Lisa Brinton Thomson is an unaffiliated mayoral candidate.
Never has the need for professional, non-political leadership in the City of Norwalk been demonstrated more clearly than in the last couple of days. Members of the Norwalk Federation of Teachers (NFT) along with state reps and Mayor Rilling staged a protest because of a provision in the bipartisan budget, approved by the legislature, but facing a veto from Governor Malloy. The provision increases the pension contribution for teachers from 6% to 7% in 2018 and then to 8% in 2019.
Teachers deserve a fair salary and contractual promises made do need to be kept. However, facing a budget crisis that has resulted in no approved budget through the entire first quarter of the fiscal year, we no longer have the luxury of protecting ‘sacred cows.’ The increase to 8% is one that perhaps displeases everyone, and therefore means it is a true compromise.
Unfortunately, due to political pandering and an overly close relationship between the mayor and the president of the NFT, Mary Yordon, he has chosen to act more like a union rep than a mayor. Rather than try to represent the citizens of Norwalk, who are overtaxed by a state on the verge of bankruptcy, the mayor is cheerleading union members in an attempt to woo votes.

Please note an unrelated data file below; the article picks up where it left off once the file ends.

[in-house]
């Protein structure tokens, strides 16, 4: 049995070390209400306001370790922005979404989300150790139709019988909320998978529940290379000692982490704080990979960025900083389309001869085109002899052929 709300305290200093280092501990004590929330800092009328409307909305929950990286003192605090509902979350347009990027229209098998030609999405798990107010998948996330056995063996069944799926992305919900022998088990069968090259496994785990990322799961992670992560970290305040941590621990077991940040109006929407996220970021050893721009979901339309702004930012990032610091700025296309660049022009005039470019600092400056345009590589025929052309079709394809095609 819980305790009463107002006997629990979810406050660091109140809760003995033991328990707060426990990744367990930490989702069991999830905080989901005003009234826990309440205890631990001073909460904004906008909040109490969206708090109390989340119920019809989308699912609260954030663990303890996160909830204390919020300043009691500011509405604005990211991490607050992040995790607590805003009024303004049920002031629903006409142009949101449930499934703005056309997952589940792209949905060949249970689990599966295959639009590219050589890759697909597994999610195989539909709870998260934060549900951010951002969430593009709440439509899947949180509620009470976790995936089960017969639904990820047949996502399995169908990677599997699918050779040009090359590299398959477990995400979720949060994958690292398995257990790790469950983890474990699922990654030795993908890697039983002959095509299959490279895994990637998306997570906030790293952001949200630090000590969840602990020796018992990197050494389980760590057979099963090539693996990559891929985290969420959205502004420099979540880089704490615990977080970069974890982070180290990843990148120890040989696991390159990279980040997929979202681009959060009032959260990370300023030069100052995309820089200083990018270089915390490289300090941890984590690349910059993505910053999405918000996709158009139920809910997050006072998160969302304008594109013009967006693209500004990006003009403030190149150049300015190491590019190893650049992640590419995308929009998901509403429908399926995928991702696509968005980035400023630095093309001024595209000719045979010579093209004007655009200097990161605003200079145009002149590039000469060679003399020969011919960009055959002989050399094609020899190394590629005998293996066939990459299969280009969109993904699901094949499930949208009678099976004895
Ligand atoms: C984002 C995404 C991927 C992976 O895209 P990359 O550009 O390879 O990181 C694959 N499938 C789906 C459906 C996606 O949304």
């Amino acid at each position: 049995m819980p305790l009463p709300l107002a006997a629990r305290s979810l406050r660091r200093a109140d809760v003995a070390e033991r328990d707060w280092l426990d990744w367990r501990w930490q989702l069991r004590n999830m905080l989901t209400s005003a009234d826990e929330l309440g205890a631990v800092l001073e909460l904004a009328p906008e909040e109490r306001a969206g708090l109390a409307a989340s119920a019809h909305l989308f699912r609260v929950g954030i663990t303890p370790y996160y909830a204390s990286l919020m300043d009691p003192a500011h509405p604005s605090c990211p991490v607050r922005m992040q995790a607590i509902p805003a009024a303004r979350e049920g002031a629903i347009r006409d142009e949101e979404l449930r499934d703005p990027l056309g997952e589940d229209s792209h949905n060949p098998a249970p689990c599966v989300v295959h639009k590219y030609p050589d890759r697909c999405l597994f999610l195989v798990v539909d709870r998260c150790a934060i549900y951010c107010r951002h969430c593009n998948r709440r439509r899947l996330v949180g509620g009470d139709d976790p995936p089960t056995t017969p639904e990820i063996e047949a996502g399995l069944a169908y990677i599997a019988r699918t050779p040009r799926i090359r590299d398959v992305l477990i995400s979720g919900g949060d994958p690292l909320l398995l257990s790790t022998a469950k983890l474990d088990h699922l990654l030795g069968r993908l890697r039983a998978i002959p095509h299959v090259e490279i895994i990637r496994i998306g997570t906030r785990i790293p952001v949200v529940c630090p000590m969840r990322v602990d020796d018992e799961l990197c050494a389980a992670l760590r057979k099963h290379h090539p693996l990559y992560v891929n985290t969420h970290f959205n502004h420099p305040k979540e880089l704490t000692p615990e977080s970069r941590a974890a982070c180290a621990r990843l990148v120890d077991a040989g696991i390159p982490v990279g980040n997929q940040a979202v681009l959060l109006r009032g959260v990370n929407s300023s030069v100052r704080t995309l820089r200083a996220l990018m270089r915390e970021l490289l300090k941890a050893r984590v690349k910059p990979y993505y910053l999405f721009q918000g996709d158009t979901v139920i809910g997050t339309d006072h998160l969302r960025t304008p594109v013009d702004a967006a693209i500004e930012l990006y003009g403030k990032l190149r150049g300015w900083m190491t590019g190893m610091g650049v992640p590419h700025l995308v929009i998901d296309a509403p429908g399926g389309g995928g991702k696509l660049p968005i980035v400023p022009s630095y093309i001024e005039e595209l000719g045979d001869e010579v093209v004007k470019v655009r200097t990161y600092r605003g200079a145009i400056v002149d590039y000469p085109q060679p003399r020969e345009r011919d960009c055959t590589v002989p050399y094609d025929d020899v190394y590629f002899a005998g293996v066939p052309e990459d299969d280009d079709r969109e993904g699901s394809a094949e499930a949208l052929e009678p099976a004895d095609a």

While I feel for the teachers, who are not paid the six figure salaries that many state workers who have been shielded from changes such as this are, the move is fiscally sound and proper. As union workers, the teachers certainly have a right to voice their discontent. However, I question the appropriateness of our mayor participating in the protest activity. I believe it represents a conflict of interest.
The proposed state budget increases teacher pension contributions a nominal amount, commensurate to a level most non-public workers and taxpayers already contribute for their own retirement.
However, this instance and the constant political bickering demonstrated the other day at the Norwalk Community College rally is another example of what is destroying our state. Government leaders need to be responsible stewards of the public trust, not political cheerleaders. Now, more than ever, city leadership needs to be contemplating the modernization and revision of our city charter and moving away from the political grandstanding. Norwalk needs a professional system of management that does not pander or seek favor, but instead dispassionately serves ALL the constituents of Norwalk.